The average selling price at Australian consumer electronics and IT stores fell 13 per cent in 2011 a move that has seen some retailers move to grey imported products in an effort to restore margin erosion.A new report the Canon Consumer Digital Lifestyle Index claims that the cost of computers, televisions and digital cameras fell significantly last year due in part to the pressure of online, at the same time unit sales rose to 716,800 units compared with the prior year.
Canon alone is believed to have lost up to 30% of their local sales to online as major retail chains like JB Hi Fi and specialist camera stores look to source from suppliers in Asia.
Canon Consumer Imaging director Jason McLean said the price of high-quality technology products had continued to decline over the past nine years.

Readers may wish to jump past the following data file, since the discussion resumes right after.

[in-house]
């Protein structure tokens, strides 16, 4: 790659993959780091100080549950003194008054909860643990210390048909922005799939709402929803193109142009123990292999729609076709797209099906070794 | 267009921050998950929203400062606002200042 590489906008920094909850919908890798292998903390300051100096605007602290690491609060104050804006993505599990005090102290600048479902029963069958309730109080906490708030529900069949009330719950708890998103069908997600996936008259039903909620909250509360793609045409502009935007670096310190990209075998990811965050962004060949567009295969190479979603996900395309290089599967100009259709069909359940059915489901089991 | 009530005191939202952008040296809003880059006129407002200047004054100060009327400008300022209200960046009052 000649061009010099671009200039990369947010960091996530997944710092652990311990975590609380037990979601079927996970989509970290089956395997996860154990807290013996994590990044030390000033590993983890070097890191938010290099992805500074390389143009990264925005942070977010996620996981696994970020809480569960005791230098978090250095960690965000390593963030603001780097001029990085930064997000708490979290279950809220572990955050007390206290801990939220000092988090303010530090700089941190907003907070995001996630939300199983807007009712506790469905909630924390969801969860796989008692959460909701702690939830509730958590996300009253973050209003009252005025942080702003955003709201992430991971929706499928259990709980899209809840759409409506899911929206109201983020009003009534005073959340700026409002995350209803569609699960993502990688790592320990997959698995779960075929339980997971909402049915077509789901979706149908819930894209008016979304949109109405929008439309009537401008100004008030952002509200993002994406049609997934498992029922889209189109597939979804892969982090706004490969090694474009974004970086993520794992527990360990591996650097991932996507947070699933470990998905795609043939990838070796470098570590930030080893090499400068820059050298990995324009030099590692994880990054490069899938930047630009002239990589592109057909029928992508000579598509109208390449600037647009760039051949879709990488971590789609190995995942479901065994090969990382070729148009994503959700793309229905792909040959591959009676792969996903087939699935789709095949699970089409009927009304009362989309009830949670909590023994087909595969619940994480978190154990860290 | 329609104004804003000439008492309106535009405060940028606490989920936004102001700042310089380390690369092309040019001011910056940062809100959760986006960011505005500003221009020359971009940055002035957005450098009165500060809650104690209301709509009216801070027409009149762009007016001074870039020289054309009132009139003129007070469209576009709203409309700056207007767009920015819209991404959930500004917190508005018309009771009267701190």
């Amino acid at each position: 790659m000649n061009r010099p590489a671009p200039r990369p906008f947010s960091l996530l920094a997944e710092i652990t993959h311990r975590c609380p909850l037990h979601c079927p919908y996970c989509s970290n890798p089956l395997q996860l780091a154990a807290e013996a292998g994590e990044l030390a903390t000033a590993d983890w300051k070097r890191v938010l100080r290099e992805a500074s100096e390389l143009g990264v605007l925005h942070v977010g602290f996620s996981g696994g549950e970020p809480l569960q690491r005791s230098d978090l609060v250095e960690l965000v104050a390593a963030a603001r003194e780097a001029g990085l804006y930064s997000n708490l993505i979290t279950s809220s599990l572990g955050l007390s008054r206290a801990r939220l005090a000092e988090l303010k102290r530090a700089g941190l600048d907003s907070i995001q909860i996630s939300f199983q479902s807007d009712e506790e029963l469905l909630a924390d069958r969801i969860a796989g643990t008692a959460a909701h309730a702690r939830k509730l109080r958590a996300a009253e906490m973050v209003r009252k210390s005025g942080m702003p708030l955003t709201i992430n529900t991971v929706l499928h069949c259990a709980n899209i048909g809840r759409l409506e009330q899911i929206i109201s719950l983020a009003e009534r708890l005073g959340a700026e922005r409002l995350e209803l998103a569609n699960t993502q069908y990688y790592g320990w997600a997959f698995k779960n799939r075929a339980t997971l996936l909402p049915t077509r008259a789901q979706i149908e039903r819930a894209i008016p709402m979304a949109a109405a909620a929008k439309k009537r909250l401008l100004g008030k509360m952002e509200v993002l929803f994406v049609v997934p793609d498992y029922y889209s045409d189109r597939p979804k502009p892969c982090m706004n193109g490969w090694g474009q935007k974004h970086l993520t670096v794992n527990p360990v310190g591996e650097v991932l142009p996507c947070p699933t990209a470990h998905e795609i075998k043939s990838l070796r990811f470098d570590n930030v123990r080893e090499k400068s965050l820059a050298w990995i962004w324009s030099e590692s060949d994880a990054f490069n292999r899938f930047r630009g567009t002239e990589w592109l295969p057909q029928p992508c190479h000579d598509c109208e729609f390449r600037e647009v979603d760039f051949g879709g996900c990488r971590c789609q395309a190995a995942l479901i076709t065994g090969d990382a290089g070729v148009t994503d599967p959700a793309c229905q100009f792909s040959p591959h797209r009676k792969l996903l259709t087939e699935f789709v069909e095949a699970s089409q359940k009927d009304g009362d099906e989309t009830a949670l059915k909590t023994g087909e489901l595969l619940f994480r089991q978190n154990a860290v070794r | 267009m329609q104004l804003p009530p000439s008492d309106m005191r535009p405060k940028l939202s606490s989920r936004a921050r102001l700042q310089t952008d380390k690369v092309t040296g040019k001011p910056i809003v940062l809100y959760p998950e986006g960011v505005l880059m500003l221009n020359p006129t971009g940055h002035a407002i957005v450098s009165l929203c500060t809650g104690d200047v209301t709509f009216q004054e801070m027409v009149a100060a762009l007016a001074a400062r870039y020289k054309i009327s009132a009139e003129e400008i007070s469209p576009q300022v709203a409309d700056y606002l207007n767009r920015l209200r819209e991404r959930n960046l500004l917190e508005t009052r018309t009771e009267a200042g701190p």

He said the price of digital products in Australia was beginning to follow international trends.
“When you consider that since 2003 the average selling prices for digital cameras and plasma televisions have fallen 68 per cent and 90 per cent respectively, we can see just how much the market has moved,” Mr McLean said.
An adjustment was taking place as the technology market moved to address global price disparities as average selling prices declined across the index during the past 24 months.
The tough margins for electronics retailers has led to Dick Smith cutting back their retail network and WOW Sight and Sound closing their doors, while at the same time JB HI-Fi and Harvey Norman are slashing prices on popular digital items. Yesterday Retravision Southern who were the buying group for 104 Retravision stores was placed into administration.
The double-digit fall in electronics goods prices contrasts sharply with the national inflation rate of 3.1 per cent for 2011.